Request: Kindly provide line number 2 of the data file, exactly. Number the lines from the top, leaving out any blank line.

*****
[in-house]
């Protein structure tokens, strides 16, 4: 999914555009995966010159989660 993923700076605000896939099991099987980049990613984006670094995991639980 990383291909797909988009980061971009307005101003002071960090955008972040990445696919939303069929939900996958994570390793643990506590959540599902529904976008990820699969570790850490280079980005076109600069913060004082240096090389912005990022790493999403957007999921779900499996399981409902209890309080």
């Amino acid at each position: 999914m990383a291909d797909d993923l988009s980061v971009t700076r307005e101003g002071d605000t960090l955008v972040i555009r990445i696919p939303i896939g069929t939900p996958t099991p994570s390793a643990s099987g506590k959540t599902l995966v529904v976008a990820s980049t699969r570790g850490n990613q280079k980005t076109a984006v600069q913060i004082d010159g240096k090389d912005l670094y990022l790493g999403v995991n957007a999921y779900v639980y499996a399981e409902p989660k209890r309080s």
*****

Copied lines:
């Protein structure tokens, strides 16, 4: 999914555009995966010159989660 993923700076605000896939099991099987980049990613984006670094995991639980 990383291909797909988009980061971009307005101003002071960090955008972040990445696919939303069929939900996958994570390793643990506590959540599902529904976008990820699969570790850490280079980005076109600069913060004082240096090389912005990022790493999403957007999921779900499996399981409902209890309080």